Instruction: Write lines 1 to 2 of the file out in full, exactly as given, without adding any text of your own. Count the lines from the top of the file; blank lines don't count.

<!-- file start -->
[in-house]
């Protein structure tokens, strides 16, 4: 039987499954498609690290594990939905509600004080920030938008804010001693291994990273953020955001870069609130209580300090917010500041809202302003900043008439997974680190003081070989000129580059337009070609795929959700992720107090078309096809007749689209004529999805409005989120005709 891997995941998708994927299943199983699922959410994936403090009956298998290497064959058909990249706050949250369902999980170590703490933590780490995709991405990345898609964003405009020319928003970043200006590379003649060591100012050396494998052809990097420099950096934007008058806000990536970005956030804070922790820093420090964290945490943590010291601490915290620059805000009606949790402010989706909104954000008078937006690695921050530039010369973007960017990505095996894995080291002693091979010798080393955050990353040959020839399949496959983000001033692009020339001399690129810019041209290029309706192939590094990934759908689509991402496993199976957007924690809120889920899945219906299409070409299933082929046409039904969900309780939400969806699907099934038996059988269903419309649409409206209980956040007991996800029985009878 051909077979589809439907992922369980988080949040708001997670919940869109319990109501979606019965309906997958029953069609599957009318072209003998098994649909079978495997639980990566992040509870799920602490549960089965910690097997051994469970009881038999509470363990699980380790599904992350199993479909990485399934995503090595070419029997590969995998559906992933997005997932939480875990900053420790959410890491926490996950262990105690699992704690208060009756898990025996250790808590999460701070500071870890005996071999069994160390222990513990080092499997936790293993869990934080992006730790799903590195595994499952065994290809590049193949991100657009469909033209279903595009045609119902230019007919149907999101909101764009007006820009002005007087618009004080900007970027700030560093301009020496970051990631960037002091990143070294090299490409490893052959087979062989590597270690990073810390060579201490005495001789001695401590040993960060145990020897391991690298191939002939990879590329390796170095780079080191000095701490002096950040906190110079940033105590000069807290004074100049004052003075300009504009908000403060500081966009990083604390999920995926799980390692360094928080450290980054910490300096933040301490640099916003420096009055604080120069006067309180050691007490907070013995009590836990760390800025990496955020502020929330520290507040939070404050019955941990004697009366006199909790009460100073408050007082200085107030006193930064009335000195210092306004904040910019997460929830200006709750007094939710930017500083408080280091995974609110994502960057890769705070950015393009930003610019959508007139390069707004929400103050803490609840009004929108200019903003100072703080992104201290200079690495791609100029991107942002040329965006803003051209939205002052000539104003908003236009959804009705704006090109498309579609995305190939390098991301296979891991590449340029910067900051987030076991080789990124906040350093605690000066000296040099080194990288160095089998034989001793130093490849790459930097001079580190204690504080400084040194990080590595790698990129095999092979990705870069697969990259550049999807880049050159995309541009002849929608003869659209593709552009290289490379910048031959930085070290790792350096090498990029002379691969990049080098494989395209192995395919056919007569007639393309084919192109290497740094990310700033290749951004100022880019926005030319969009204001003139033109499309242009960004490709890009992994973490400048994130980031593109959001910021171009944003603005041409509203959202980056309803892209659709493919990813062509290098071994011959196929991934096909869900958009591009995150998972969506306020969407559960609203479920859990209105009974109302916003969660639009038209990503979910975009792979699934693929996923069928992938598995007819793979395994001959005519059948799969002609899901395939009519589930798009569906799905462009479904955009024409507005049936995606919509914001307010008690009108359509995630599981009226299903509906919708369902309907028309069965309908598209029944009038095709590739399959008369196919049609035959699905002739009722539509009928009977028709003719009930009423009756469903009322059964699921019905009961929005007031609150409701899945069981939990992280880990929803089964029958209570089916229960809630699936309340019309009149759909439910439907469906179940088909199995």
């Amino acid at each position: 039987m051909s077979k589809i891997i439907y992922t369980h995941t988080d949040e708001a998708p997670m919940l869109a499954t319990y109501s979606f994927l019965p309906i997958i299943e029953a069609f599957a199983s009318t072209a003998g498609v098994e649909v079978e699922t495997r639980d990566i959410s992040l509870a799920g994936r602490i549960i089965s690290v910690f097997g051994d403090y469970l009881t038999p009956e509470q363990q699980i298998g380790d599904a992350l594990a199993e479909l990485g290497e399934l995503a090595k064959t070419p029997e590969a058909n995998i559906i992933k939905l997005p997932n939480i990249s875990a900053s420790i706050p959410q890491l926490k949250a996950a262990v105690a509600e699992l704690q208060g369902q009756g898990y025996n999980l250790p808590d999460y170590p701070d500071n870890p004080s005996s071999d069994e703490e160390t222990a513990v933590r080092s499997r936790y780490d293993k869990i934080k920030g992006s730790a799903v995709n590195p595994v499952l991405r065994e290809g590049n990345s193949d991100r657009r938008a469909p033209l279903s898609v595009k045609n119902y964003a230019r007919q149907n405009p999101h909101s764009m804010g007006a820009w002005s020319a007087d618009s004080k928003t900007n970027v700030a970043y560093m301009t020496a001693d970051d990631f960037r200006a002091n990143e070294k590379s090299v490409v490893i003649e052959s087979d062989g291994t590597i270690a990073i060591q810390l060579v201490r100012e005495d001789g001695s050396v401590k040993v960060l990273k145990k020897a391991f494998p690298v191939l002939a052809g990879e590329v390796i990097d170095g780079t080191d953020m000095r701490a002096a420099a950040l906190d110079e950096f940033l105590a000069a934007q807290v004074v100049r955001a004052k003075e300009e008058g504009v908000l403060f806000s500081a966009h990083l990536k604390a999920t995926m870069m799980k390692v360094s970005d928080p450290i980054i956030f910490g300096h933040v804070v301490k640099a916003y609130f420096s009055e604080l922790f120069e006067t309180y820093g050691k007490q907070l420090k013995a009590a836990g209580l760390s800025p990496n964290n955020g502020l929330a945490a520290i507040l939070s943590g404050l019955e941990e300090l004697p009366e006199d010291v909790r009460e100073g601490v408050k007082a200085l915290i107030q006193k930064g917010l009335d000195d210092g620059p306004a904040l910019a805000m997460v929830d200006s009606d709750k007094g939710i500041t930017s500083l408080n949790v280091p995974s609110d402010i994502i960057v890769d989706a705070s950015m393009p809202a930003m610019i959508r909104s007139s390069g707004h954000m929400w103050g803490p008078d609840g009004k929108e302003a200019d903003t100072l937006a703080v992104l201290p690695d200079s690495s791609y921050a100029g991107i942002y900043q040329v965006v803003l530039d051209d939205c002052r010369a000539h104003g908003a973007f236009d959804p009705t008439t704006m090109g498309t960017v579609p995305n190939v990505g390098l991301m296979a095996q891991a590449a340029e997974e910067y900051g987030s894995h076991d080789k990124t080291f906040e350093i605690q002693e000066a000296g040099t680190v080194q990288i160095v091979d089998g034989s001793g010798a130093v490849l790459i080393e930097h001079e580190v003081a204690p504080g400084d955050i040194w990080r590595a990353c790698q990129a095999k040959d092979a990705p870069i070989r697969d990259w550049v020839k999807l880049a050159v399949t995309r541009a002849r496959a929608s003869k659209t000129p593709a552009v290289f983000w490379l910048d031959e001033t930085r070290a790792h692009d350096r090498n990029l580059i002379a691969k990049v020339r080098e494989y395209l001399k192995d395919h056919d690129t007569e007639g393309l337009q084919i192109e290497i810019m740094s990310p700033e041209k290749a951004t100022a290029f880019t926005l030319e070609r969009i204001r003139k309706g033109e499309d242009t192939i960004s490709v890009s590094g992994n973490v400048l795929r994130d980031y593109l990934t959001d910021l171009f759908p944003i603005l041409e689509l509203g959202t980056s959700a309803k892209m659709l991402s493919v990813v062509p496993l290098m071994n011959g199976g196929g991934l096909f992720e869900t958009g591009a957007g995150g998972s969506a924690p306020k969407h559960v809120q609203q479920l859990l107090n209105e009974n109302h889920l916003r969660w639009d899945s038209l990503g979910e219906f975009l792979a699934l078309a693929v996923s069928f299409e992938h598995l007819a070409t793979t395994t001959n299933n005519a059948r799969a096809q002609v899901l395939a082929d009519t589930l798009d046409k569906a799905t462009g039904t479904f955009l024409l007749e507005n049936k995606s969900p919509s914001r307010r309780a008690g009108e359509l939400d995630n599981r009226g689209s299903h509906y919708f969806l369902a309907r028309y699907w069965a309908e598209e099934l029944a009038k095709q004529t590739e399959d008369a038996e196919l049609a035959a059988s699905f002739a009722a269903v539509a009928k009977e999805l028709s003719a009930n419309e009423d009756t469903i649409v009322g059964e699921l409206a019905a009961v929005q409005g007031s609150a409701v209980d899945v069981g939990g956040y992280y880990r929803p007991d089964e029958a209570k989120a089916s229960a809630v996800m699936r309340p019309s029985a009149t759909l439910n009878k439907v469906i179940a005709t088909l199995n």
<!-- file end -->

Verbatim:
[in-house]
């Protein structure tokens, strides 16, 4: 039987499954498609690290594990939905509600004080920030938008804010001693291994990273953020955001870069609130209580300090917010500041809202302003900043008439997974680190003081070989000129580059337009070609795929959700992720107090078309096809007749689209004529999805409005989120005709 891997995941998708994927299943199983699922959410994936403090009956298998290497064959058909990249706050949250369902999980170590703490933590780490995709991405990345898609964003405009020319928003970043200006590379003649060591100012050396494998052809990097420099950096934007008058806000990536970005956030804070922790820093420090964290945490943590010291601490915290620059805000009606949790402010989706909104954000008078937006690695921050530039010369973007960017990505095996894995080291002693091979010798080393955050990353040959020839399949496959983000001033692009020339001399690129810019041209290029309706192939590094990934759908689509991402496993199976957007924690809120889920899945219906299409070409299933082929046409039904969900309780939400969806699907099934038996059988269903419309649409409206209980956040007991996800029985009878 051909077979589809439907992922369980988080949040708001997670919940869109319990109501979606019965309906997958029953069609599957009318072209003998098994649909079978495997639980990566992040509870799920602490549960089965910690097997051994469970009881038999509470363990699980380790599904992350199993479909990485399934995503090595070419029997590969995998559906992933997005997932939480875990900053420790959410890491926490996950262990105690699992704690208060009756898990025996250790808590999460701070500071870890005996071999069994160390222990513990080092499997936790293993869990934080992006730790799903590195595994499952065994290809590049193949991100657009469909033209279903595009045609119902230019007919149907999101909101764009007006820009002005007087618009004080900007970027700030560093301009020496970051990631960037002091990143070294090299490409490893052959087979062989590597270690990073810390060579201490005495001789001695401590040993960060145990020897391991690298191939002939990879590329390796170095780079080191000095701490002096950040906190110079940033105590000069807290004074100049004052003075300009504009908000403060500081966009990083604390999920995926799980390692360094928080450290980054910490300096933040301490640099916003420096009055604080120069006067309180050691007490907070013995009590836990760390800025990496955020502020929330520290507040939070404050019955941990004697009366006199909790009460100073408050007082200085107030006193930064009335000195210092306004904040910019997460929830200006709750007094939710930017500083408080280091995974609110994502960057890769705070950015393009930003610019959508007139390069707004929400103050803490609840009004929108200019903003100072703080992104201290200079690495791609100029991107942002040329965006803003051209939205002052000539104003908003236009959804009705704006090109498309579609995305190939390098991301296979891991590449340029910067900051987030076991080789990124906040350093605690000066000296040099080194990288160095089998034989001793130093490849790459930097001079580190204690504080400084040194990080590595790698990129095999092979990705870069697969990259550049999807880049050159995309541009002849929608003869659209593709552009290289490379910048031959930085070290790792350096090498990029002379691969990049080098494989395209192995395919056919007569007639393309084919192109290497740094990310700033290749951004100022880019926005030319969009204001003139033109499309242009960004490709890009992994973490400048994130980031593109959001910021171009944003603005041409509203959202980056309803892209659709493919990813062509290098071994011959196929991934096909869900958009591009995150998972969506306020969407559960609203479920859990209105009974109302916003969660639009038209990503979910975009792979699934693929996923069928992938598995007819793979395994001959005519059948799969002609899901395939009519589930798009569906799905462009479904955009024409507005049936995606919509914001307010008690009108359509995630599981009226299903509906919708369902309907028309069965309908598209029944009038095709590739399959008369196919049609035959699905002739009722539509009928009977028709003719009930009423009756469903009322059964699921019905009961929005007031609150409701899945069981939990992280880990929803089964029958209570089916229960809630699936309340019309009149759909439910439907469906179940088909199995």